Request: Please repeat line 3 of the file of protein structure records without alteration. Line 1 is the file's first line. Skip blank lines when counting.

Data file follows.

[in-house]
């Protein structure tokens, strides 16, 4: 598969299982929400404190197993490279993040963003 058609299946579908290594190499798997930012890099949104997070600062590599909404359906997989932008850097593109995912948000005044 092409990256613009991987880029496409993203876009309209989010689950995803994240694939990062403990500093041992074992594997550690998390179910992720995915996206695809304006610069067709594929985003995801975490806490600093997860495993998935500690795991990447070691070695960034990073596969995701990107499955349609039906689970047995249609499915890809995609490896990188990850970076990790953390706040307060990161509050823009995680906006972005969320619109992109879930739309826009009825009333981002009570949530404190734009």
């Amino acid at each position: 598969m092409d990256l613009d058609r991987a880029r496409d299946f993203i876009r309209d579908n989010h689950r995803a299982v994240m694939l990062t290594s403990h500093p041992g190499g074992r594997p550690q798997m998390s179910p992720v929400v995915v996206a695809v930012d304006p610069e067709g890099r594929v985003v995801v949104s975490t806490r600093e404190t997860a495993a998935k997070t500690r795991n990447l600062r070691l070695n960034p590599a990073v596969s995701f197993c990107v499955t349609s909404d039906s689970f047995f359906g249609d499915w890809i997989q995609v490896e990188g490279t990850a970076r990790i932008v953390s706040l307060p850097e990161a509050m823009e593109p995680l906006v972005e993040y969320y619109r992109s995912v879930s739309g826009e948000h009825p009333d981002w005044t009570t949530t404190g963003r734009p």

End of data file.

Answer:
């Amino acid at each position: 598969m092409d990256l613009d058609r991987a880029r496409d299946f993203i876009r309209d579908n989010h689950r995803a299982v994240m694939l990062t290594s403990h500093p041992g190499g074992r594997p550690q798997m998390s179910p992720v929400v995915v996206a695809v930012d304006p610069e067709g890099r594929v985003v995801v949104s975490t806490r600093e404190t997860a495993a998935k997070t500690r795991n990447l600062r070691l070695n960034p590599a990073v596969s995701f197993c990107v499955t349609s909404d039906s689970f047995f359906g249609d499915w890809i997989q995609v490896e990188g490279t990850a970076r990790i932008v953390s706040l307060p850097e990161a509050m823009e593109p995680l906006v972005e993040y969320y619109r992109s995912v879930s739309g826009e948000h009825p009333d981002w005044t009570t949530t404190g963003r734009p």